Category MBA Programme

I want to do an MBA in International Business

I have done B.Com. (CA). I want to do an MBA in International Business. As far as I’ve heard from people who have done this course, they say that in the first year of MBA you have to choose some courses and in the second year the specialization. Which course will be related to MBA (IB) in the first year? Does Christ University, Bangalore, offer these courses? Which are the other colleges that offer this course? What are the skills required? How do I get admission?

An MBA programme in International Business teaches about procedure and documentation involved in export and import, methods of approaching customers in foreign countries, currency conversion and fluctuation, raising capital from international market and distribution market. It also includes language and culture curriculum.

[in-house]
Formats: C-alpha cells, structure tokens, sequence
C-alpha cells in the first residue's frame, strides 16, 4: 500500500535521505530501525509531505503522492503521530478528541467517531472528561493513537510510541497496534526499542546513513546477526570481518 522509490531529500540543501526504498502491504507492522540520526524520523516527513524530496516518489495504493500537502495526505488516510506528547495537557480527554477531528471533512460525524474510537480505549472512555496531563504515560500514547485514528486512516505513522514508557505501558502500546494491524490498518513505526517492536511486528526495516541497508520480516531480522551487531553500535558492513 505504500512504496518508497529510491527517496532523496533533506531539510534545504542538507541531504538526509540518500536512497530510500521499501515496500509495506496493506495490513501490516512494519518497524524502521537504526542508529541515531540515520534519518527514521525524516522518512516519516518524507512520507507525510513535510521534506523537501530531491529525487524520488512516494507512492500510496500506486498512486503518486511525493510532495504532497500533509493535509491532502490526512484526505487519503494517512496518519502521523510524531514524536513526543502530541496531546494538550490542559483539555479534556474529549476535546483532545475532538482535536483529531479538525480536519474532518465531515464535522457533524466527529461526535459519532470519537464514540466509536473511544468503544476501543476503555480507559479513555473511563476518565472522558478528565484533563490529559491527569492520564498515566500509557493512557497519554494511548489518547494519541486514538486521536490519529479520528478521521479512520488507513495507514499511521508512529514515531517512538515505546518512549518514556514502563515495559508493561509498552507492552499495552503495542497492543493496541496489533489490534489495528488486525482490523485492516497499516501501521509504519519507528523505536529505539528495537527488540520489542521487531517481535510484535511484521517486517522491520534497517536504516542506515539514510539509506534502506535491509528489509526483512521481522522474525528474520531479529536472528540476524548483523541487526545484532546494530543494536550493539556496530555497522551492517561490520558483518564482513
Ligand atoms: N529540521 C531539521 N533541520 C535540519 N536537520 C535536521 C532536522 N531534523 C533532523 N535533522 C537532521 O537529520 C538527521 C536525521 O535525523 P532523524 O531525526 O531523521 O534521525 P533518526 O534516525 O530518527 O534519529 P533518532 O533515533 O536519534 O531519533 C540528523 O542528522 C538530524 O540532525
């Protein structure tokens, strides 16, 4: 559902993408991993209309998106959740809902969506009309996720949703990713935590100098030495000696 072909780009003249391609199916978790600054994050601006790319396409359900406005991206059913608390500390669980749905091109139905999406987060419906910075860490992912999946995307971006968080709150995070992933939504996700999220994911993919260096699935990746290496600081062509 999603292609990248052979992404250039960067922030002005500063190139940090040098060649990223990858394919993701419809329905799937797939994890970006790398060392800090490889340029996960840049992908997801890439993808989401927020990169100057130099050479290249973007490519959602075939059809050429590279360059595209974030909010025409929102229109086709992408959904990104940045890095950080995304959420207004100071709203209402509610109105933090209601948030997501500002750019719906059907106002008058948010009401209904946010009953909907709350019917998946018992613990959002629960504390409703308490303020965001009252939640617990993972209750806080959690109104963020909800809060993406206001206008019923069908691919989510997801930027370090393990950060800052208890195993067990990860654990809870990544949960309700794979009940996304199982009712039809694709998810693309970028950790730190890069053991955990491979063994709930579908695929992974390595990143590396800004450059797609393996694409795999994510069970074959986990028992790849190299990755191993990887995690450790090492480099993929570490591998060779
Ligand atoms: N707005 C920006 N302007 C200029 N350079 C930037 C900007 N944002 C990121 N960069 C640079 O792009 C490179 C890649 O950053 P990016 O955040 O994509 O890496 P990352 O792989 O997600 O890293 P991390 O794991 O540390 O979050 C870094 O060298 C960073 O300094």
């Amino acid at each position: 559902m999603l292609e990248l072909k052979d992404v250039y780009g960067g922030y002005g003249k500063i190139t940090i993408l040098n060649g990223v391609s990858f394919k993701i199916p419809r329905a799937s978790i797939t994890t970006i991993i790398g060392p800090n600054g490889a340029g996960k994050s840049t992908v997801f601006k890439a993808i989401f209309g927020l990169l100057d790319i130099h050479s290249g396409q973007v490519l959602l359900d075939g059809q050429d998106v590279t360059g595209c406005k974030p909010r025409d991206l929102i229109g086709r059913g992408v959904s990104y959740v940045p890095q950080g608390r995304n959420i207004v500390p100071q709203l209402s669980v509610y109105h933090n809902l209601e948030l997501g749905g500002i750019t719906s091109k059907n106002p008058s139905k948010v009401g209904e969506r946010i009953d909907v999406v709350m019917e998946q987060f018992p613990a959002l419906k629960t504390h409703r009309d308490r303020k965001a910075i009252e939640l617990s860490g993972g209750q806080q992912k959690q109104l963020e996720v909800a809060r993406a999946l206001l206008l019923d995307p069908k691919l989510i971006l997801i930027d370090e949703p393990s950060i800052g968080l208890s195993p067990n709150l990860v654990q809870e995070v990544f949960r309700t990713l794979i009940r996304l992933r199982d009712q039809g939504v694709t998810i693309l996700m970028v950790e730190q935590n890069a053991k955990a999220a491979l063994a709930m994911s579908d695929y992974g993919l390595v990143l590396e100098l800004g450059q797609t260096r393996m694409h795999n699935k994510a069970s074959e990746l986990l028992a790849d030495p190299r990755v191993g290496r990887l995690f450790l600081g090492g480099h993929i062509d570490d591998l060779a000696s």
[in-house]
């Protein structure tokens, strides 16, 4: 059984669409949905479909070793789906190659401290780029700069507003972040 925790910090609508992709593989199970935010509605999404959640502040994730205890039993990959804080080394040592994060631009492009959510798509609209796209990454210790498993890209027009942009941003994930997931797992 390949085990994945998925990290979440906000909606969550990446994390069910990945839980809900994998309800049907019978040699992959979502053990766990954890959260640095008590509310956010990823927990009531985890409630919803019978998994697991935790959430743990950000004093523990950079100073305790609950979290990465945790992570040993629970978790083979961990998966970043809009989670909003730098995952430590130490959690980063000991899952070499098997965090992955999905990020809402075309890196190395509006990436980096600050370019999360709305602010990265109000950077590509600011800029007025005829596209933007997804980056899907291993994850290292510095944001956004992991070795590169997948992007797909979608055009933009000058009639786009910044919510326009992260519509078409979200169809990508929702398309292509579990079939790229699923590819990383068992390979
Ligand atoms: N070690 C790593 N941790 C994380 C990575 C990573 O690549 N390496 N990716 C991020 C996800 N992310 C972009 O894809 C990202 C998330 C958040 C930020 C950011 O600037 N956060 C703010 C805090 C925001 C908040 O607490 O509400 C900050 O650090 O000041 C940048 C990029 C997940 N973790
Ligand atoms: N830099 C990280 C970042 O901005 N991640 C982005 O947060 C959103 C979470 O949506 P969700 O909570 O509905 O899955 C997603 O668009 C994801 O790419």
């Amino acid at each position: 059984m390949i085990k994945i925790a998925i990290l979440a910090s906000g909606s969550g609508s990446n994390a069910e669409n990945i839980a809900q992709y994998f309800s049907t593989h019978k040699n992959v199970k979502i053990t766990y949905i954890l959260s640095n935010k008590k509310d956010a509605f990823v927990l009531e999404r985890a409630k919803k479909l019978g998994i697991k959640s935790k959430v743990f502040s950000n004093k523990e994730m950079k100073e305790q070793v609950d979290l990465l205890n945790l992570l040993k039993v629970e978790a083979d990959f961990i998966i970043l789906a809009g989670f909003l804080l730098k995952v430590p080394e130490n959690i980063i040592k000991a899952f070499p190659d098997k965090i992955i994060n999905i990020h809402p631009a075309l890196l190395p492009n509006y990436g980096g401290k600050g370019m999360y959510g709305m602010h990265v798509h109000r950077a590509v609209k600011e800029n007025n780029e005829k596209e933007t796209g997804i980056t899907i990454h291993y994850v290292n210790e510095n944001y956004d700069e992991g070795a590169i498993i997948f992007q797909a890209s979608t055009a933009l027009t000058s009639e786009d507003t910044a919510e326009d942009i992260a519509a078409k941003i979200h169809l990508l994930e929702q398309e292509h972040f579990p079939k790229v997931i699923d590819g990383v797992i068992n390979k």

Many institutes all over India offer this specialization. Admission is either through CAT, or their own entrance examination. Christ University, Bangalore offers this course as a dual degree programme in collaboration with University of Applied Sciences, Wurzburg-Schweinfurt, Germany (FHWS). In the first two trimesters there are compulsory subjects, which all MBA students study. The next two trimesters are taught in Germany. The last two trimesters have subjects according to your specialization.

The selection process involves Group Discussion (GD), Micro Presentation (MP), Written Assessment (WA), Verbal Assessment (VA) and Personal Interview (PI). Skills required are interpersonal, teamwork and communication.


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What are the benefits of doing an MBA? What can I do after an MBA? What kind of job can I take up after that?

An MBA degree offers many professional as well as personal benefits. Whether you work in technology, finance, management or manufacturing, an MBA degree will open opportunities for greater responsibility, career advancement, and increased financial reward. From a personal aspect, an MBA will improve your communication and leadership skills which are vital to professional success.